In Ramos v. Pepsi-Cola Bottling Co. of the P.I.,[36] the Court ruled:
There is a question of law in a given case when the doubt or difference arises as to what the law is on a certain state of facts; there is a question of fact when the doubt or difference arises as to the truth or the falsehood of alleged facts.[37]
We shall label this the doubt dichotomy.

In Republic v. Sandiganbayan,[38] the Court ruled:
x x x A question of law exists when the doubt or controversy concerns the correct application of law or jurisprudence to a certain set of facts; or when the issue does not call for an examination of the probative value of the evidence presented, the truth or falsehood of facts being admitted. In contrast, a question of fact exists when the doubt or difference arises as to the truth or falsehood of facts or when the query invites calibration of the whole evidence considering mainly the credibility of the witnesses, the existence and relevancy of specific surrounding circumstances as well as their relation to each other and to the whole, and the probability of the situation.[39]
For the sake of brevity, We shall label this the law application and calibration dichotomy.

In contrast, the dynamic legal scholarship in the United States has birthed many commentaries on the question of law and question of fact dichotomy. As early as 1944, the law was described as growing downward toward “roots of fact” which grew upward to meet it.[40] In 1950, the late Professor Louis Jaffe saw fact and law as a spectrum, with one shade blending imperceptibly into the other.[41] Others have defined questions of law as those that deal with the general body of legal principles; questions of fact deal with “all other phenomena x x x.”[42] Kenneth Culp Davis also weighed in and noted that the difference between fact and law has been characterized as that between “ought” questions and “is” questions.[43]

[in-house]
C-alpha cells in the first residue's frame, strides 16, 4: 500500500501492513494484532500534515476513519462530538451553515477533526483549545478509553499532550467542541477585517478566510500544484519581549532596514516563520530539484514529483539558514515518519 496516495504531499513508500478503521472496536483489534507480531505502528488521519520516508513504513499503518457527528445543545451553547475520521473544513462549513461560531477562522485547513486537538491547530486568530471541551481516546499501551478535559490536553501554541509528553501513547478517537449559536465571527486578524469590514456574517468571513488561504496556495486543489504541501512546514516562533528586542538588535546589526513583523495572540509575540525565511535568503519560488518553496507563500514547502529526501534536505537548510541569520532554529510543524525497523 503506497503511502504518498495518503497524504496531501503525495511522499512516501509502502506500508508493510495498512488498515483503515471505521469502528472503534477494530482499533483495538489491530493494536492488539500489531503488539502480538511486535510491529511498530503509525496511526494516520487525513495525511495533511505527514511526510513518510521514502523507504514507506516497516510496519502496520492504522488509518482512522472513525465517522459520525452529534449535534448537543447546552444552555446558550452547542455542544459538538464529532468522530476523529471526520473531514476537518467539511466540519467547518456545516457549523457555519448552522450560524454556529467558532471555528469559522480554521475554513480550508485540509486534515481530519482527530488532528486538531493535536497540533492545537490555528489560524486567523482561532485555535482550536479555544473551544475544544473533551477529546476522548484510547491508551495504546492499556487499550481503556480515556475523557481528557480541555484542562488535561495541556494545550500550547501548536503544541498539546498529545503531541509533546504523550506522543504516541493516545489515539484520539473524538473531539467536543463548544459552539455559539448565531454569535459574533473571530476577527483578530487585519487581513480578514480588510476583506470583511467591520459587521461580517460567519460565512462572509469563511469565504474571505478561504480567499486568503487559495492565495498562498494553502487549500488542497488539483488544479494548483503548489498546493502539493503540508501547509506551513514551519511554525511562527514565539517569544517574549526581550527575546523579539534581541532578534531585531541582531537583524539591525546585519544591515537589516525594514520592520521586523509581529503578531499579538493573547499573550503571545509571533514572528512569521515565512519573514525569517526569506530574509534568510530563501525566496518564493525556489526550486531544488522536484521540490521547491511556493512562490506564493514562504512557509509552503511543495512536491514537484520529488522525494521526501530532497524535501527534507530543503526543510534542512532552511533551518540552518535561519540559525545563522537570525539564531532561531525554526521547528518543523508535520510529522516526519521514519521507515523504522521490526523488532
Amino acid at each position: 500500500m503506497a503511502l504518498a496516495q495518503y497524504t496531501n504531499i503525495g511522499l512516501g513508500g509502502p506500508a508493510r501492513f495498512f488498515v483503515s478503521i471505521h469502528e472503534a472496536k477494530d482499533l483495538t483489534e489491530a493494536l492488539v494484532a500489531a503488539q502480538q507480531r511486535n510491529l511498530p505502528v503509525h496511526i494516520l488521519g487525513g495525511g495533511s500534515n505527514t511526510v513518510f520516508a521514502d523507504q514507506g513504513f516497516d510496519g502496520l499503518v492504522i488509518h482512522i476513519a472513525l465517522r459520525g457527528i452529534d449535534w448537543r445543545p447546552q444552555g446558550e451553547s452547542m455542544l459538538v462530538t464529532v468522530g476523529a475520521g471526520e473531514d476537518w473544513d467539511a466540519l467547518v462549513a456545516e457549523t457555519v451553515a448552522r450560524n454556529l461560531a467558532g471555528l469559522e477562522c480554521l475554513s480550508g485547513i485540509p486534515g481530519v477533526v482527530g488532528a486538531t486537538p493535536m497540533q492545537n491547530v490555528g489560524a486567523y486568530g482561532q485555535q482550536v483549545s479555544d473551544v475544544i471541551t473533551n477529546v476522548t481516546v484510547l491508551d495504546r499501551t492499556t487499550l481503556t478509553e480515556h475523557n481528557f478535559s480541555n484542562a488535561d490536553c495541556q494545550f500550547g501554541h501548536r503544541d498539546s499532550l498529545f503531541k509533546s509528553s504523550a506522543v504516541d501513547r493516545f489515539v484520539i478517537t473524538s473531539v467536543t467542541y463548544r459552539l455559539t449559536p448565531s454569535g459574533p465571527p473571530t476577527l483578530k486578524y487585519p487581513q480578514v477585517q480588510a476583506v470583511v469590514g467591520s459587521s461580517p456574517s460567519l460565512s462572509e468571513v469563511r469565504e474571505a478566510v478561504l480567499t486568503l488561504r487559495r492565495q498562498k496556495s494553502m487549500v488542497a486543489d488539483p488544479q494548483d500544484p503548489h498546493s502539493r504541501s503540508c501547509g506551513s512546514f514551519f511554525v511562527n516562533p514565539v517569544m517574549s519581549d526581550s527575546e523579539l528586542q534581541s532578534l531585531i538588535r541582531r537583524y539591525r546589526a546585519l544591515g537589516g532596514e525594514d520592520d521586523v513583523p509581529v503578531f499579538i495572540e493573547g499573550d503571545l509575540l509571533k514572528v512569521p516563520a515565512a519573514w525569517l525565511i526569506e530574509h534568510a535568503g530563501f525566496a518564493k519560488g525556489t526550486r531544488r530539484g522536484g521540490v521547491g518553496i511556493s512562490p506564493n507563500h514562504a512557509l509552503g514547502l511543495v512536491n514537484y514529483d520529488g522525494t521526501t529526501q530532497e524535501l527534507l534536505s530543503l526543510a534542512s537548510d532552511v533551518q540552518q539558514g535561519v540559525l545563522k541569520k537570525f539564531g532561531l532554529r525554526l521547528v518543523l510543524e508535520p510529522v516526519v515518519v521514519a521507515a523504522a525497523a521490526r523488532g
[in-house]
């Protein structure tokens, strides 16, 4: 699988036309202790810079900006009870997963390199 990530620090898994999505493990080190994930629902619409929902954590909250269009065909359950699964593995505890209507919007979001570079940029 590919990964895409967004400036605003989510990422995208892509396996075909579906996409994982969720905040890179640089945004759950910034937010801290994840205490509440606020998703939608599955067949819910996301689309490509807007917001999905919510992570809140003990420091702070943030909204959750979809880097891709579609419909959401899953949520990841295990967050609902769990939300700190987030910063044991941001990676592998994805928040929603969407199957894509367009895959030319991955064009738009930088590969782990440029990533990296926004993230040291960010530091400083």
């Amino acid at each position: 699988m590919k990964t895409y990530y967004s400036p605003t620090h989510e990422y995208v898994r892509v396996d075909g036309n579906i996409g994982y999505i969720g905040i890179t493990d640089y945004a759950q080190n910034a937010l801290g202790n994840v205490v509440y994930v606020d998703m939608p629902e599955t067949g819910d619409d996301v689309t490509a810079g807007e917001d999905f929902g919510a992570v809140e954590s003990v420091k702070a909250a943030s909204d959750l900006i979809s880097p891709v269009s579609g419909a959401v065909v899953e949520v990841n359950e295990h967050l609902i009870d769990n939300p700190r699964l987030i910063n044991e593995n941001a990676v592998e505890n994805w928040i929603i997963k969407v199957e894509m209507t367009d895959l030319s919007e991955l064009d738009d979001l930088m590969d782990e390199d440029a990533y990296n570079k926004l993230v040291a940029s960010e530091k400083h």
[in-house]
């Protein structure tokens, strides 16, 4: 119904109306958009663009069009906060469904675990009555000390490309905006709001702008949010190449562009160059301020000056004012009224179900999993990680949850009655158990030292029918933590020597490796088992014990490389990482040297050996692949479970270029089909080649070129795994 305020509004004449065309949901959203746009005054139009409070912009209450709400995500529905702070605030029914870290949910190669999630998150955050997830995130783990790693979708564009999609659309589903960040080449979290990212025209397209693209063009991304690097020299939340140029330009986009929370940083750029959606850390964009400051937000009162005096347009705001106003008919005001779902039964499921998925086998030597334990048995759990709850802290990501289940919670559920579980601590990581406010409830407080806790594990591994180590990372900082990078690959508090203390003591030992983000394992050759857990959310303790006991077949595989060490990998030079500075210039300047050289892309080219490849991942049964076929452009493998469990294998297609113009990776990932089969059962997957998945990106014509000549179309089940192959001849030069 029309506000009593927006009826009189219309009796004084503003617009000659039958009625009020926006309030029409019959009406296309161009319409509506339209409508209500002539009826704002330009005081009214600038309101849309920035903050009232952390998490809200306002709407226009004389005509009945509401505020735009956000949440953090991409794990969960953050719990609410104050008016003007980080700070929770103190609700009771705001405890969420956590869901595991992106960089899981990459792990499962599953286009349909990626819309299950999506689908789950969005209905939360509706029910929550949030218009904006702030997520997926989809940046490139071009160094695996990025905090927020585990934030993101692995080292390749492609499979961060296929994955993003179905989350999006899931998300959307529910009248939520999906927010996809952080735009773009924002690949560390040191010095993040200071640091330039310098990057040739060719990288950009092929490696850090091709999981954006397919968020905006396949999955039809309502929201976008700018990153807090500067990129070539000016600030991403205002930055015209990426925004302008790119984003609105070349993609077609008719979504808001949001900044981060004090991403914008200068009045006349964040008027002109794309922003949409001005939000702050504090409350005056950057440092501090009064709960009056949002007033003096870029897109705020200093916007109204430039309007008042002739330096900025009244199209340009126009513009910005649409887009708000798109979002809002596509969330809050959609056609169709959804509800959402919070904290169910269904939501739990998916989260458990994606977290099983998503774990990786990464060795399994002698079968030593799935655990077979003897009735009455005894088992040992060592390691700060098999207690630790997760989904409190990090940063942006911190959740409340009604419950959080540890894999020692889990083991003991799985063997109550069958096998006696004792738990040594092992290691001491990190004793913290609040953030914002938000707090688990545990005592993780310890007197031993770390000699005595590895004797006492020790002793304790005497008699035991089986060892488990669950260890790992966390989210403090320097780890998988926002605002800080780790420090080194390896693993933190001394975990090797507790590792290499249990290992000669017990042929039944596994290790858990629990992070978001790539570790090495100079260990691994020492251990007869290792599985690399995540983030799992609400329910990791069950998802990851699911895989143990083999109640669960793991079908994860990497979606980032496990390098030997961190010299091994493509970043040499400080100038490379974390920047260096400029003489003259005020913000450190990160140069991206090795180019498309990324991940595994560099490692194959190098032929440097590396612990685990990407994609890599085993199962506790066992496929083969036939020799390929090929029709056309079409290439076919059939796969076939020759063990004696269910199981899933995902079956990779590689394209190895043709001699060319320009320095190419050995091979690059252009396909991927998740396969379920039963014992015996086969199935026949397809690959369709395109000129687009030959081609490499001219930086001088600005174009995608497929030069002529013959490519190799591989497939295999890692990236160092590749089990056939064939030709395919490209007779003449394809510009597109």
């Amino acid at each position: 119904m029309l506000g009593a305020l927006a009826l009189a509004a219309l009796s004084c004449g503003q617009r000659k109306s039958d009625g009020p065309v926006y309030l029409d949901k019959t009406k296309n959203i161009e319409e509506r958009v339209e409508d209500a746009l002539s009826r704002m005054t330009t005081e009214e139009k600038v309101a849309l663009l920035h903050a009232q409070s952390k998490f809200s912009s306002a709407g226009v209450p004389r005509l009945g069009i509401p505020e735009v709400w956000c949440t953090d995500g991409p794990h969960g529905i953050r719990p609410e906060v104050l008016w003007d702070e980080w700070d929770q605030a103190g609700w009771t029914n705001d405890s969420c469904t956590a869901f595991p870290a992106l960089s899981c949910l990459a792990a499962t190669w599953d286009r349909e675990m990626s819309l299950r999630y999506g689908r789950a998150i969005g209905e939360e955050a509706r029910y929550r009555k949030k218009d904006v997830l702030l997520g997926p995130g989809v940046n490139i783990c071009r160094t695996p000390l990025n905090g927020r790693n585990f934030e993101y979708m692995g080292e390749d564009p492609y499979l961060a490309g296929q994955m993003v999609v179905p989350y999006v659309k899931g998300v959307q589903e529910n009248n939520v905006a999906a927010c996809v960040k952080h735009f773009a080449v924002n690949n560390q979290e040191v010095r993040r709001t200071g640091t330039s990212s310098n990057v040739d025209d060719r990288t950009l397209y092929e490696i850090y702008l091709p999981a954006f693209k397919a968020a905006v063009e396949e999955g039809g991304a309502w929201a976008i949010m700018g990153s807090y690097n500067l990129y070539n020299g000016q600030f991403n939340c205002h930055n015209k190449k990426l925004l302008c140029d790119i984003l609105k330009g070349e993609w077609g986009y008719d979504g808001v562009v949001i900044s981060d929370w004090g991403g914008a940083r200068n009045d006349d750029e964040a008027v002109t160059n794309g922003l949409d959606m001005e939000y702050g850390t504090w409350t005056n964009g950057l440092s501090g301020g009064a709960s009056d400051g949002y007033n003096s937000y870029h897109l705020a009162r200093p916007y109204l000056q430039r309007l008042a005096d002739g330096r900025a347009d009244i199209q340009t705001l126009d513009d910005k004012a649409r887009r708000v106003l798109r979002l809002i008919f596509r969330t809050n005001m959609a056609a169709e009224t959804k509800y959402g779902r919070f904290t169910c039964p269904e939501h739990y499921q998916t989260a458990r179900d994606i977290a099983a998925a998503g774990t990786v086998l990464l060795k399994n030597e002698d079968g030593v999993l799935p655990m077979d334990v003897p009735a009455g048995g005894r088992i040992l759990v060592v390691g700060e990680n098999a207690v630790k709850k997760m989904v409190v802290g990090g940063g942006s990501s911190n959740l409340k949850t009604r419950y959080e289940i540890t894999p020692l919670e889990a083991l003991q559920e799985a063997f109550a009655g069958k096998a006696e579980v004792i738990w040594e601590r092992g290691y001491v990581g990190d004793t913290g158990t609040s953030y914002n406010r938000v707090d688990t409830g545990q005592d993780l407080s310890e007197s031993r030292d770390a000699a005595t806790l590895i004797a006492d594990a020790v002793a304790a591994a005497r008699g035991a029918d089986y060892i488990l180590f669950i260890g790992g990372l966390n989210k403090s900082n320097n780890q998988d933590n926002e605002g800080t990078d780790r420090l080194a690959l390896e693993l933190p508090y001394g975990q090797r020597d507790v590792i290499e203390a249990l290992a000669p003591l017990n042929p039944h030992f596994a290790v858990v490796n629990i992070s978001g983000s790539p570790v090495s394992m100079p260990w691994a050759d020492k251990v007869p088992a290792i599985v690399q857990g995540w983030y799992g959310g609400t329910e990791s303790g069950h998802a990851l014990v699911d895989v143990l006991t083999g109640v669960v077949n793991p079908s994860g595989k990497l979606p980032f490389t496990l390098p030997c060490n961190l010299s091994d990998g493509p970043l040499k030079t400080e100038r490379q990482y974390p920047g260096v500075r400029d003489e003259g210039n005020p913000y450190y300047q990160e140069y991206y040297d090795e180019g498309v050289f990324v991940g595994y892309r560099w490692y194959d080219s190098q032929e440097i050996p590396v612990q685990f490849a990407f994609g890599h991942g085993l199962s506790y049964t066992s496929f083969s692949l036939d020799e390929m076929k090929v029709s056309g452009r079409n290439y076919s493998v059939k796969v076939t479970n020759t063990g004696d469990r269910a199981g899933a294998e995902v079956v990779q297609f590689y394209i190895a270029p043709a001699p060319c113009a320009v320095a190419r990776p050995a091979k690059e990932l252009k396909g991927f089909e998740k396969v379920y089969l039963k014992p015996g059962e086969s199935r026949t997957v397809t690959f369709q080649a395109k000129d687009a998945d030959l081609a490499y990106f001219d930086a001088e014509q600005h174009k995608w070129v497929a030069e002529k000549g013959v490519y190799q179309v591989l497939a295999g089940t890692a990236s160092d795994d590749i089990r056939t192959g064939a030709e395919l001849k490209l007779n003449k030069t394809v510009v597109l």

A look back at the rationale behind appellate review provides some insight. Appellate review may be characterized by two (2) extremes.[44] The first is that an appellate court will defer in large part to a trial court’s or administrative tribunal’s determination where the lower tribunal is in a better position to make that determination than the appellate court. Conversely, where the appellate court is as capable of determining the question as is the trial court there is little or no deference accorded to the lower tribunal. Hence, questions of fact are accorded deference because the lower tribunal was present at the reception of evidence and had an opportunity to view the demeanor of witnesses and assess their credibility.

Questions of law, on the other hand, are traditionally accorded little or no deference because there is nothing intrinsic to their determination which gives the trial court any advantage over an appellate court.[45] As stated by Professor Davis: “those who see and hear the witnesses testify are in a better position to determine some aspects of fact questions than those who are limited to a cold record x x x.”[46]

With Our own jurisprudence and United States commentaries in mind, the question raised by petitioner is simply a question of fact. Petitioner is not asking Us to reassess the pleadings it submitted to the CA.[47] Petitioner is, in fact, asking Us to re-examine the evidence. It claims evidence was ignored by the CA which would prove abandonment and gross insubordination.

Ordinarily, We would not touch this issue. The findings of facts of the CA are as a general rule, conclusive and binding on the Supreme Court.[48] Our power of review is limited to questions of law. It is well established that the Court is not a trier of facts and does not routinely undertake the re- examination of the evidence presented by the contending parties during the trial of the case.